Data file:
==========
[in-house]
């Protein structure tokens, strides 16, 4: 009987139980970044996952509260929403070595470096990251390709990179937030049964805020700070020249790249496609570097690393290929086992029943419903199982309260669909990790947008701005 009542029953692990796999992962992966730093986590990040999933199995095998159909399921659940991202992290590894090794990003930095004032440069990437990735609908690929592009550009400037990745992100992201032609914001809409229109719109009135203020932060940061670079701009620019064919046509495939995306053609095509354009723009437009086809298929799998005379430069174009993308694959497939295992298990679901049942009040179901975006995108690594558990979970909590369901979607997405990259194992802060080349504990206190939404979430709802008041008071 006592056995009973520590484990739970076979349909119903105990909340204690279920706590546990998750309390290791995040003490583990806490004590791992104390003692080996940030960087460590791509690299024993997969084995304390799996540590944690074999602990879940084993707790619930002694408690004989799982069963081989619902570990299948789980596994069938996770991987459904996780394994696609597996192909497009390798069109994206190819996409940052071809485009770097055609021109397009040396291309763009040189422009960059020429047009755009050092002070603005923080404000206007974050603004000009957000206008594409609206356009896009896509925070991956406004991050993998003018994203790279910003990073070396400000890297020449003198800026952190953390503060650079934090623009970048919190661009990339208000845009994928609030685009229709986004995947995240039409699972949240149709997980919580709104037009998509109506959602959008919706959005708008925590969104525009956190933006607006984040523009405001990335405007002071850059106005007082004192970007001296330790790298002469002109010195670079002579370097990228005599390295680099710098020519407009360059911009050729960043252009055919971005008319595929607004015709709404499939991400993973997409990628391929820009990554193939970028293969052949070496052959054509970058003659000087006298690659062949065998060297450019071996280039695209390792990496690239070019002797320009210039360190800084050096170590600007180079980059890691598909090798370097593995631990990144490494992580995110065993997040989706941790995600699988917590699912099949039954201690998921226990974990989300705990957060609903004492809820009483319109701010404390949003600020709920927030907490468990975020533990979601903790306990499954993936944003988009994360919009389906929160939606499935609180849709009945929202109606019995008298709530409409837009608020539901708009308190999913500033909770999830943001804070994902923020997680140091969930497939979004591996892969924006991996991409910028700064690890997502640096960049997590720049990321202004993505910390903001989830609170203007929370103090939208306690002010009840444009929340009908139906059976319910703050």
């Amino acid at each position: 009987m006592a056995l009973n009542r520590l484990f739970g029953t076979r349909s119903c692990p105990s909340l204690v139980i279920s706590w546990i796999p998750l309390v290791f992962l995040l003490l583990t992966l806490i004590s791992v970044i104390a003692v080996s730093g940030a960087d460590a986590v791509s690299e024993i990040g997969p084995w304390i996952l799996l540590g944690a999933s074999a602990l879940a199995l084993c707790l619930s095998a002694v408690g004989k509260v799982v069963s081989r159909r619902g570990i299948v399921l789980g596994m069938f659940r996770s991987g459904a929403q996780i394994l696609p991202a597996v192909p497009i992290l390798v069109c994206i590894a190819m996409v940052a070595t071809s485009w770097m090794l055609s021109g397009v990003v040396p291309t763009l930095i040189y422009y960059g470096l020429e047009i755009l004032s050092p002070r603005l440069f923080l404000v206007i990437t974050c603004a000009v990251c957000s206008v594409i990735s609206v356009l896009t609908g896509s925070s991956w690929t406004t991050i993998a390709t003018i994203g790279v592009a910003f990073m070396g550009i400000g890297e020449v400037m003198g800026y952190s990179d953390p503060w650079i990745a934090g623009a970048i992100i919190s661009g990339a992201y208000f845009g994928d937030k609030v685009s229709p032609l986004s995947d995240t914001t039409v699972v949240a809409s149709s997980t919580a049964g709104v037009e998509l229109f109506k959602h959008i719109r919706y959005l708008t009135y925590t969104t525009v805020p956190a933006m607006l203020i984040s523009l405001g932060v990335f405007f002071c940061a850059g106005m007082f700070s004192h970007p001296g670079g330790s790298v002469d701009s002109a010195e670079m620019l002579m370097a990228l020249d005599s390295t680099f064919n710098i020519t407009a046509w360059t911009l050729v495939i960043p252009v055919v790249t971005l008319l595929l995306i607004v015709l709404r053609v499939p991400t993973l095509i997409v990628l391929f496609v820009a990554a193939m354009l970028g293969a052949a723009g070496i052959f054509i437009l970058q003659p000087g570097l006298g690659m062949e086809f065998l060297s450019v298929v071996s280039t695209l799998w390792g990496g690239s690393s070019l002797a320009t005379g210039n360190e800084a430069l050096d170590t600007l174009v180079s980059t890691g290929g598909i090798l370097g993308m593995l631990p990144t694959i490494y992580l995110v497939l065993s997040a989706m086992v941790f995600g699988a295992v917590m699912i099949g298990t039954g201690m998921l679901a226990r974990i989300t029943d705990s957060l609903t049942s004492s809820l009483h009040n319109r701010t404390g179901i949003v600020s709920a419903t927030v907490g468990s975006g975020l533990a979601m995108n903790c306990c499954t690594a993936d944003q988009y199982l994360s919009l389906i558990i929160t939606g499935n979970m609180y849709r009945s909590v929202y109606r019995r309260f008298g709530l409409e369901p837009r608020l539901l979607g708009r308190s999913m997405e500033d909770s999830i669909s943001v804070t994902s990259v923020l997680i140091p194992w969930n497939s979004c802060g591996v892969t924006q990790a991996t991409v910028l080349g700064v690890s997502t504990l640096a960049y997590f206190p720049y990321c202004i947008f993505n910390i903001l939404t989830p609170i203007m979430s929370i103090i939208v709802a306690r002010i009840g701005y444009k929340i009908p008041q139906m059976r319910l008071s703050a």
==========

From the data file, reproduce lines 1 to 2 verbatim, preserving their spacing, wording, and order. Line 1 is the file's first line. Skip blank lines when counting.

[in-house]
């Protein structure tokens, strides 16, 4: 009987139980970044996952509260929403070595470096990251390709990179937030049964805020700070020249790249496609570097690393290929086992029943419903199982309260669909990790947008701005 009542029953692990796999992962992966730093986590990040999933199995095998159909399921659940991202992290590894090794990003930095004032440069990437990735609908690929592009550009400037990745992100992201032609914001809409229109719109009135203020932060940061670079701009620019064919046509495939995306053609095509354009723009437009086809298929799998005379430069174009993308694959497939295992298990679901049942009040179901975006995108690594558990979970909590369901979607997405990259194992802060080349504990206190939404979430709802008041008071 006592056995009973520590484990739970076979349909119903105990909340204690279920706590546990998750309390290791995040003490583990806490004590791992104390003692080996940030960087460590791509690299024993997969084995304390799996540590944690074999602990879940084993707790619930002694408690004989799982069963081989619902570990299948789980596994069938996770991987459904996780394994696609597996192909497009390798069109994206190819996409940052071809485009770097055609021109397009040396291309763009040189422009960059020429047009755009050092002070603005923080404000206007974050603004000009957000206008594409609206356009896009896509925070991956406004991050993998003018994203790279910003990073070396400000890297020449003198800026952190953390503060650079934090623009970048919190661009990339208000845009994928609030685009229709986004995947995240039409699972949240149709997980919580709104037009998509109506959602959008919706959005708008925590969104525009956190933006607006984040523009405001990335405007002071850059106005007082004192970007001296330790790298002469002109010195670079002579370097990228005599390295680099710098020519407009360059911009050729960043252009055919971005008319595929607004015709709404499939991400993973997409990628391929820009990554193939970028293969052949070496052959054509970058003659000087006298690659062949065998060297450019071996280039695209390792990496690239070019002797320009210039360190800084050096170590600007180079980059890691598909090798370097593995631990990144490494992580995110065993997040989706941790995600699988917590699912099949039954201690998921226990974990989300705990957060609903004492809820009483319109701010404390949003600020709920927030907490468990975020533990979601903790306990499954993936944003988009994360919009389906929160939606499935609180849709009945929202109606019995008298709530409409837009608020539901708009308190999913500033909770999830943001804070994902923020997680140091969930497939979004591996892969924006991996991409910028700064690890997502640096960049997590720049990321202004993505910390903001989830609170203007929370103090939208306690002010009840444009929340009908139906059976319910703050």